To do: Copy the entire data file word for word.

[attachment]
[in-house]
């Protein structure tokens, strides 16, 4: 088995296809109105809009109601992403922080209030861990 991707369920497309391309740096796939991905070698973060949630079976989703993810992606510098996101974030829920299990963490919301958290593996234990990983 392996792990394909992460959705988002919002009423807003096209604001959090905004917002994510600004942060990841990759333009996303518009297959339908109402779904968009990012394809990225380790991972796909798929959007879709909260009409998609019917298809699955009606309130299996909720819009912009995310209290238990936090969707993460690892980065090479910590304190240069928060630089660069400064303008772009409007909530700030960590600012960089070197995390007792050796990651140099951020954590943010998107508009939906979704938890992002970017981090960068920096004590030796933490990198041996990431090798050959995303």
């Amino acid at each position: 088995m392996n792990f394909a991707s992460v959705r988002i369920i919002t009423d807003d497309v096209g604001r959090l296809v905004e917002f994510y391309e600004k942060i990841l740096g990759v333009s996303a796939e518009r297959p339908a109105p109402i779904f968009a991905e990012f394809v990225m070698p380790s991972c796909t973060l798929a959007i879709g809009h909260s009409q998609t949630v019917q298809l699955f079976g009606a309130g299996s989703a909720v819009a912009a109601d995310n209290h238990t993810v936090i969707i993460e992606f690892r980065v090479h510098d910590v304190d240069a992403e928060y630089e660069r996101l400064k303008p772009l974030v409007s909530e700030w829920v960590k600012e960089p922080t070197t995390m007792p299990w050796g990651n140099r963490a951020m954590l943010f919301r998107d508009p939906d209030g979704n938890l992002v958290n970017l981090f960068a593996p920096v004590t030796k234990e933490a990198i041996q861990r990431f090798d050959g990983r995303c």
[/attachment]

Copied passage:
[in-house]
């Protein structure tokens, strides 16, 4: 088995296809109105809009109601992403922080209030861990 991707369920497309391309740096796939991905070698973060949630079976989703993810992606510098996101974030829920299990963490919301958290593996234990990983 392996792990394909992460959705988002919002009423807003096209604001959090905004917002994510600004942060990841990759333009996303518009297959339908109402779904968009990012394809990225380790991972796909798929959007879709909260009409998609019917298809699955009606309130299996909720819009912009995310209290238990936090969707993460690892980065090479910590304190240069928060630089660069400064303008772009409007909530700030960590600012960089070197995390007792050796990651140099951020954590943010998107508009939906979704938890992002970017981090960068920096004590030796933490990198041996990431090798050959995303």
């Amino acid at each position: 088995m392996n792990f394909a991707s992460v959705r988002i369920i919002t009423d807003d497309v096209g604001r959090l296809v905004e917002f994510y391309e600004k942060i990841l740096g990759v333009s996303a796939e518009r297959p339908a109105p109402i779904f968009a991905e990012f394809v990225m070698p380790s991972c796909t973060l798929a959007i879709g809009h909260s009409q998609t949630v019917q298809l699955f079976g009606a309130g299996s989703a909720v819009a912009a109601d995310n209290h238990t993810v936090i969707i993460e992606f690892r980065v090479h510098d910590v304190d240069a992403e928060y630089e660069r996101l400064k303008p772009l974030v409007s909530e700030w829920v960590k600012e960089p922080t070197t995390m007792p299990w050796g990651n140099r963490a951020m954590l943010f919301r998107d508009p939906d209030g979704n938890l992002v958290n970017l981090f960068a593996p920096v004590t030796k234990e933490a990198i041996q861990r990431f090798d050959g990983r995303c």